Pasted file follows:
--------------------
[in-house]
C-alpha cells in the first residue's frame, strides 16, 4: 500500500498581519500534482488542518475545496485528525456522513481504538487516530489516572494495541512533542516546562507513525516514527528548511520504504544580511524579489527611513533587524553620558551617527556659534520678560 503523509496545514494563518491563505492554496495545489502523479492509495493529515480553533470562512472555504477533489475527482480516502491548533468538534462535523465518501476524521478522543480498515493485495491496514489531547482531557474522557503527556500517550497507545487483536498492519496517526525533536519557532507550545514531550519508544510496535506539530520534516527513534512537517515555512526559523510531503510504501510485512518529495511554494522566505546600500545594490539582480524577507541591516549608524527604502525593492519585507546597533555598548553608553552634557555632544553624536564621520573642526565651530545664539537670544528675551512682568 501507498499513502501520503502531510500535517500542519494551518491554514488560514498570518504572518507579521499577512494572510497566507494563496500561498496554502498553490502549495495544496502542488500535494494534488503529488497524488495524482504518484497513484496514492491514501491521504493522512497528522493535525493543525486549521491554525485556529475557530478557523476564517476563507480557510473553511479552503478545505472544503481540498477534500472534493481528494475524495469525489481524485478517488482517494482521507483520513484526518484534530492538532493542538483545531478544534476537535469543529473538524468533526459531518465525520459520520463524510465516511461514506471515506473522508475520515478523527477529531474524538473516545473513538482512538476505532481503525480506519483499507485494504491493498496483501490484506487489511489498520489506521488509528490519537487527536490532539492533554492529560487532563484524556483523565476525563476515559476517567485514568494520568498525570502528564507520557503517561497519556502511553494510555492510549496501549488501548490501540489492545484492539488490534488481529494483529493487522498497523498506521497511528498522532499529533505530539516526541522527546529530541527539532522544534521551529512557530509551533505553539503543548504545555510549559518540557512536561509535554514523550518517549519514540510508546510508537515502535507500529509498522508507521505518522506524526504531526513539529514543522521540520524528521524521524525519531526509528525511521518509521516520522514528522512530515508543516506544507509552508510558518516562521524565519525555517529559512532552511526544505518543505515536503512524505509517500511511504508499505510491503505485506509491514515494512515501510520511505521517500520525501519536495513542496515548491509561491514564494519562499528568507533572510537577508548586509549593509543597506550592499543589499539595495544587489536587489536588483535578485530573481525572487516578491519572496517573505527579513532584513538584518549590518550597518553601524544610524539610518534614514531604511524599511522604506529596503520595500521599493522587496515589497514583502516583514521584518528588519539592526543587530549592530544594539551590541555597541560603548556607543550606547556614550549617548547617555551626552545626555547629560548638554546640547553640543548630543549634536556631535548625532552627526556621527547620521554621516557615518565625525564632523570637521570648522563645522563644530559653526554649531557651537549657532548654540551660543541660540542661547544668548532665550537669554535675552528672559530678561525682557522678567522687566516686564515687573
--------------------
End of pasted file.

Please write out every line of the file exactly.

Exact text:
[in-house]
C-alpha cells in the first residue's frame, strides 16, 4: 500500500498581519500534482488542518475545496485528525456522513481504538487516530489516572494495541512533542516546562507513525516514527528548511520504504544580511524579489527611513533587524553620558551617527556659534520678560 503523509496545514494563518491563505492554496495545489502523479492509495493529515480553533470562512472555504477533489475527482480516502491548533468538534462535523465518501476524521478522543480498515493485495491496514489531547482531557474522557503527556500517550497507545487483536498492519496517526525533536519557532507550545514531550519508544510496535506539530520534516527513534512537517515555512526559523510531503510504501510485512518529495511554494522566505546600500545594490539582480524577507541591516549608524527604502525593492519585507546597533555598548553608553552634557555632544553624536564621520573642526565651530545664539537670544528675551512682568 501507498499513502501520503502531510500535517500542519494551518491554514488560514498570518504572518507579521499577512494572510497566507494563496500561498496554502498553490502549495495544496502542488500535494494534488503529488497524488495524482504518484497513484496514492491514501491521504493522512497528522493535525493543525486549521491554525485556529475557530478557523476564517476563507480557510473553511479552503478545505472544503481540498477534500472534493481528494475524495469525489481524485478517488482517494482521507483520513484526518484534530492538532493542538483545531478544534476537535469543529473538524468533526459531518465525520459520520463524510465516511461514506471515506473522508475520515478523527477529531474524538473516545473513538482512538476505532481503525480506519483499507485494504491493498496483501490484506487489511489498520489506521488509528490519537487527536490532539492533554492529560487532563484524556483523565476525563476515559476517567485514568494520568498525570502528564507520557503517561497519556502511553494510555492510549496501549488501548490501540489492545484492539488490534488481529494483529493487522498497523498506521497511528498522532499529533505530539516526541522527546529530541527539532522544534521551529512557530509551533505553539503543548504545555510549559518540557512536561509535554514523550518517549519514540510508546510508537515502535507500529509498522508507521505518522506524526504531526513539529514543522521540520524528521524521524525519531526509528525511521518509521516520522514528522512530515508543516506544507509552508510558518516562521524565519525555517529559512532552511526544505518543505515536503512524505509517500511511504508499505510491503505485506509491514515494512515501510520511505521517500520525501519536495513542496515548491509561491514564494519562499528568507533572510537577508548586509549593509543597506550592499543589499539595495544587489536587489536588483535578485530573481525572487516578491519572496517573505527579513532584513538584518549590518550597518553601524544610524539610518534614514531604511524599511522604506529596503520595500521599493522587496515589497514583502516583514521584518528588519539592526543587530549592530544594539551590541555597541560603548556607543550606547556614550549617548547617555551626552545626555547629560548638554546640547553640543548630543549634536556631535548625532552627526556621527547620521554621516557615518565625525564632523570637521570648522563645522563644530559653526554649531557651537549657532548654540551660543541660540542661547544668548532665550537669554535675552528672559530678561525682557522678567522687566516686564515687573